Unlawful screening of job applicants seeking employment at the Barclays Center in Brooklyn violates federal and state law, according to a federal-court class action lawsuit filed by Outten & Golden LLP and the nonprofit organization Youth Represent.
Filed in federal court in the Eastern District of New York, the lawsuit alleges that Barclays used “flawed and discriminatory criminal history screening policies and practices” to deny employment opportunities to otherwise qualified job applicants. The defendants are Barclays Events Center, LLC, doing business as Barclays Center, Levy Restaurants, Inc., and Professional Sports Catering LLC.
The lawsuit alleges violations of federal and state laws regulating the use of criminal history screening policies and practices – and is a first of its kind class action suit to challenge an employer’s violation of New York City’s recently enacted “Ban the Box” legislation – the Fair Chance Act.
The named plaintiff, Felipe Kelly, applied for a job in August 2016 to work for a restaurant operated by Levy Restaurants and/or Professional Sports Catering LLC at Barclays. Mr. Kelly alleges Barclays refused to hire him after subjecting him to a criminal background check. Defendants never provided Mr. Kelly with the information they used to deny him employment, and never provided him with the “Fair Chance Notice” that employers are now required to provide applicants under New York City law, the lawsuit alleges.
According to the lawsuit, “Because Defendants never provided Mr. Kelly with crucial information regarding his denial of employment, Mr. Kelly was unaware of what information was being reported on him, unable to review the information reported about him for accuracy and completeness, contextualize even true information, review Defendants’ arguments (if any) for why they believed his conviction barred him from employment, and/or explain why he was nonetheless entitled to employment, including any evidence of rehabilitation and good conduct.”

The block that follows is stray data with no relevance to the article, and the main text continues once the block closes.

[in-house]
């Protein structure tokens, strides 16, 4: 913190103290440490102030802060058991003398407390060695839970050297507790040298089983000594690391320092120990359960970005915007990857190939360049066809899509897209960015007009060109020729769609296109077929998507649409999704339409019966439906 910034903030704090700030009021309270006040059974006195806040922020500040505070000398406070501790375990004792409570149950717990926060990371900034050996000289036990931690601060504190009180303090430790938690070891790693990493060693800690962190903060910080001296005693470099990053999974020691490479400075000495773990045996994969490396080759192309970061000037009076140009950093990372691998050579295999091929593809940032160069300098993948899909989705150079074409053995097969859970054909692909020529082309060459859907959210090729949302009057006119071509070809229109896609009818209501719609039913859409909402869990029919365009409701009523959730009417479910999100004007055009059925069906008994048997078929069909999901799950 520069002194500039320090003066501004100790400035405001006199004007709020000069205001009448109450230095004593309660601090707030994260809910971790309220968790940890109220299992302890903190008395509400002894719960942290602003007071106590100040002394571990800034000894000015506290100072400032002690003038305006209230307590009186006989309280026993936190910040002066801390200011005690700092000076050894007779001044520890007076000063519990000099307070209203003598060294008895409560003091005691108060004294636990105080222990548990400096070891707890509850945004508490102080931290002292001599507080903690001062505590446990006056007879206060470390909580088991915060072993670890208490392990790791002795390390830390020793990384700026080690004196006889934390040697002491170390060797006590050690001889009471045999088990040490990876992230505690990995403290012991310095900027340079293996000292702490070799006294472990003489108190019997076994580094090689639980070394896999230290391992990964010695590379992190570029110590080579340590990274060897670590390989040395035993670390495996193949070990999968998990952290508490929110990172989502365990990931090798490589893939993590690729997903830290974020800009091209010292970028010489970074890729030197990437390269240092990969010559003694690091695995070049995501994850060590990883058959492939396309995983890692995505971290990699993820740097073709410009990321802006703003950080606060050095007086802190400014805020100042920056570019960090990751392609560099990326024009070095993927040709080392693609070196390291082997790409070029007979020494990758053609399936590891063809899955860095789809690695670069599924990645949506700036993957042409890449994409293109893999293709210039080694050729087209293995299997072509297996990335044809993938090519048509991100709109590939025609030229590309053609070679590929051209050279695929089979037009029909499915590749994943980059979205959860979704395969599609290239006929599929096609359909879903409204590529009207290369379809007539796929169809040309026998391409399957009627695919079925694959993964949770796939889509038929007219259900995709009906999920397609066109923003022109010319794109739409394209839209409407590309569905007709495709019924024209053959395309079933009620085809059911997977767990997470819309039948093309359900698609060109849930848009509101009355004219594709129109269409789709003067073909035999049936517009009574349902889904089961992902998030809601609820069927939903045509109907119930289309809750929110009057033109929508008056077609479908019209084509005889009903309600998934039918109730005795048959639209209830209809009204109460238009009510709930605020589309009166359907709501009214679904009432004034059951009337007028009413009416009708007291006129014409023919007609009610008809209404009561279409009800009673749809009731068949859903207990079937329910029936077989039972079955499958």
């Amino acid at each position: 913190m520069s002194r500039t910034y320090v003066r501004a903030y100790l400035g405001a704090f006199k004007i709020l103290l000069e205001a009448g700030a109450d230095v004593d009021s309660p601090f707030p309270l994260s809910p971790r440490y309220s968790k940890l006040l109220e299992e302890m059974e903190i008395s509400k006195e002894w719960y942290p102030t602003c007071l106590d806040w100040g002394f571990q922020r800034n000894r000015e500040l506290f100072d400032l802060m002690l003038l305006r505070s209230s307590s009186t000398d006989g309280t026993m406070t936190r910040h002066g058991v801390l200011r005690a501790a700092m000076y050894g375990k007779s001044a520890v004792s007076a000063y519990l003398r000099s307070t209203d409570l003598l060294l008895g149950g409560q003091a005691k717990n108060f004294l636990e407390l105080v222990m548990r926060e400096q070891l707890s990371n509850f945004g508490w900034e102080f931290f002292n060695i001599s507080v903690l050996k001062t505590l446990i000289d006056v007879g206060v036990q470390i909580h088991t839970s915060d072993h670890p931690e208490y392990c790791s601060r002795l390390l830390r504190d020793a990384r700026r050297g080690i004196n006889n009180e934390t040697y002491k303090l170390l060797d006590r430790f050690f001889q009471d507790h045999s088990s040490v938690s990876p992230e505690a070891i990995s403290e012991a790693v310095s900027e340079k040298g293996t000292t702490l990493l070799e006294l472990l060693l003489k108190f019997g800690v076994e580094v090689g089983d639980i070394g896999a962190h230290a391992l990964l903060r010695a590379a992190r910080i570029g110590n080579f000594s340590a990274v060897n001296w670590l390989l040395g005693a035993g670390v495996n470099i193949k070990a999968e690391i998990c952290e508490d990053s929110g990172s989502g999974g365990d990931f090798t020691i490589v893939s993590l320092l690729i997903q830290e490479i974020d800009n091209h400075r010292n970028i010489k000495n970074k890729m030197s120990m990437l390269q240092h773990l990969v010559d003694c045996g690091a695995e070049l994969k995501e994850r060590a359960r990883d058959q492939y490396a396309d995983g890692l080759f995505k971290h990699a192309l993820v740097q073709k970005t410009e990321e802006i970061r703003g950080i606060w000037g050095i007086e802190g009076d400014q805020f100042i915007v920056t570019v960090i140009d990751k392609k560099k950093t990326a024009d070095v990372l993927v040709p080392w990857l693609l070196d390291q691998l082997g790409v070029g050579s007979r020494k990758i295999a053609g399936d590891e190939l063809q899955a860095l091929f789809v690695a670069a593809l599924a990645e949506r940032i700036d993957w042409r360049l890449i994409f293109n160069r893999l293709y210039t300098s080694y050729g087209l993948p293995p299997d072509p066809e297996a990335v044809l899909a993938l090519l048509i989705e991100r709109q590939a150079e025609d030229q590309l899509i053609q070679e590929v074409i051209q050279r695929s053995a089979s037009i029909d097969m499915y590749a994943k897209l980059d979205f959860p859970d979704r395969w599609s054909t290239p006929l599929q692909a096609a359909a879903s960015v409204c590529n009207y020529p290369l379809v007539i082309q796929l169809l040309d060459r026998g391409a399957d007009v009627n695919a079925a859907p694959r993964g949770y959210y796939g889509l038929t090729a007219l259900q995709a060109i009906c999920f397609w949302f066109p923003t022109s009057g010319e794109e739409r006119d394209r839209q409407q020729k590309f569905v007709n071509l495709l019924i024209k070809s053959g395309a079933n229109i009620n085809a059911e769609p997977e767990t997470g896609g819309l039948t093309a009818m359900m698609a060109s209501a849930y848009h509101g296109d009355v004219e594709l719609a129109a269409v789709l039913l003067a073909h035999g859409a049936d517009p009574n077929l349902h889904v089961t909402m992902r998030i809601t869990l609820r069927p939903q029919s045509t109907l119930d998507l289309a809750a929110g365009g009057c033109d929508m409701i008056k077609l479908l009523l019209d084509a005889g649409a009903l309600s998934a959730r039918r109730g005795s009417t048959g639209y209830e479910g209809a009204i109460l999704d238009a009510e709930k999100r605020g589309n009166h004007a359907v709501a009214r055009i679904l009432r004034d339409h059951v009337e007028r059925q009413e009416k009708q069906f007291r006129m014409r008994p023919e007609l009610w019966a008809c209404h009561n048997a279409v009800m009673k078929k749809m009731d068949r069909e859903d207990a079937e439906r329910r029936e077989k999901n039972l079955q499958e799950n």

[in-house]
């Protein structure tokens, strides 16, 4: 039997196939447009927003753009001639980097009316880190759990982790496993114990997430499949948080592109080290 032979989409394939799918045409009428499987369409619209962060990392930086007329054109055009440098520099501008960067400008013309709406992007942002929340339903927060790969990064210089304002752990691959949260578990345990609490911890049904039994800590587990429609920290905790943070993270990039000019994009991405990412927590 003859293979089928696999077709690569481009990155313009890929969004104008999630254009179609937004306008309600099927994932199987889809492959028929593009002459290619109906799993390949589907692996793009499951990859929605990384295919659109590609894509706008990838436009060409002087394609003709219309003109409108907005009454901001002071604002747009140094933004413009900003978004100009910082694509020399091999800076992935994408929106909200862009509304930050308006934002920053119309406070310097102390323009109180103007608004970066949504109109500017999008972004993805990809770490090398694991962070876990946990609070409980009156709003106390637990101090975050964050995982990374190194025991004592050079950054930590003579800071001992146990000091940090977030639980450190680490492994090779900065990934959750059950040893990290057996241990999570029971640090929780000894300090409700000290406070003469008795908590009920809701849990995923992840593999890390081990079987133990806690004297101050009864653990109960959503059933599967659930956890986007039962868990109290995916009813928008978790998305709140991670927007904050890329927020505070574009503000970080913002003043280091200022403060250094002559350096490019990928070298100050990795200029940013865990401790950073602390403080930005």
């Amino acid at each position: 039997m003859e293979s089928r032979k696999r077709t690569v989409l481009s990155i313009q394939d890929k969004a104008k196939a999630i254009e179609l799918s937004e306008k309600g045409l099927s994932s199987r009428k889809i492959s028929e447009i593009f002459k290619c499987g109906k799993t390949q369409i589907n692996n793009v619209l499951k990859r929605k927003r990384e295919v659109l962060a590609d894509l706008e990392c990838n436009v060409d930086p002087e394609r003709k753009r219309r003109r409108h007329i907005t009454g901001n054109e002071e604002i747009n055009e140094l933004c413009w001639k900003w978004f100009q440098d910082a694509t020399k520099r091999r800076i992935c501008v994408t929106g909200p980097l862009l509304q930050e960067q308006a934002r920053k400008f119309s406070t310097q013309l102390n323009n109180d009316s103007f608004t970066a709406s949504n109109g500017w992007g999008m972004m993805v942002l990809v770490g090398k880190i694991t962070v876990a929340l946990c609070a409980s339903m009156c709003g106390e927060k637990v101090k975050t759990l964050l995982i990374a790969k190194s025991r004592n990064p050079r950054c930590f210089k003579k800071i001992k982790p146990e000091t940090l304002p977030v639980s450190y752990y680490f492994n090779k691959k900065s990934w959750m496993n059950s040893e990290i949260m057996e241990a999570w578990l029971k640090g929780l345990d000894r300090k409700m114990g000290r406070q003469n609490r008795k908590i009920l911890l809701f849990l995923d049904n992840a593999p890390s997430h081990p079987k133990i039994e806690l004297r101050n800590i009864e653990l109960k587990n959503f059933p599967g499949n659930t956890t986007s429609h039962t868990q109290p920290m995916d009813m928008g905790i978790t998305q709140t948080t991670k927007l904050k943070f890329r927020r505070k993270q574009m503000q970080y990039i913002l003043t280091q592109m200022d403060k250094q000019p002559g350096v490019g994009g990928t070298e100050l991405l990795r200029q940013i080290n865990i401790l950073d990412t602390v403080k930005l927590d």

Mr. Kelly, a resident of Bronx County, N.Y., is represented by Ossai Miazad, Lewis M. Steel and Christopher M. McNerney of Outten & Golden LLP, and Michael C. Pope and Eric Eingold of Youth Represent.
Outten & Golden LLP and Youth Represent will seek to have the case certified as a class action that covers proposed classes of affected job applicants since Oct. 27, 2015.
Christopher M. McNerney, of Outten & Golden LLP, said, “As a matter of basic fairness, federal and New York state laws require that job applicants with criminal histories be provided with the same criminal history information relied on by the prospective employer so that they might evaluate that information, ensure it is accurate, and even if it is accurate explain why they nonetheless are qualified for employment This legal framework is an essential aspect of reentering society for individuals with criminal records.”
Michael C. Pope, of Youth Represent, said, “State and federal law are clear: job applicants with criminal histories are entitled to be advised of and review the source and content of background checks. Job applicants like Mr. Kelly and many others are entitled to provide information regarding the criminal history – including the circumstances of their criminal history and their rehabilitation and good conduct.”
The case is “Felipe Kelly, et al., v. Barclays Event Center, et al.,” Class Action Complaint No. 1:17-cv-04600 in the U.S. District Court for the Eastern District of New York.
Contacts: Ossai Miazad and Christopher M. McNerney, Outten & Golden LLP, 212.245.1000, and Michael C. Pope, Youth Represent, 646.759.8080.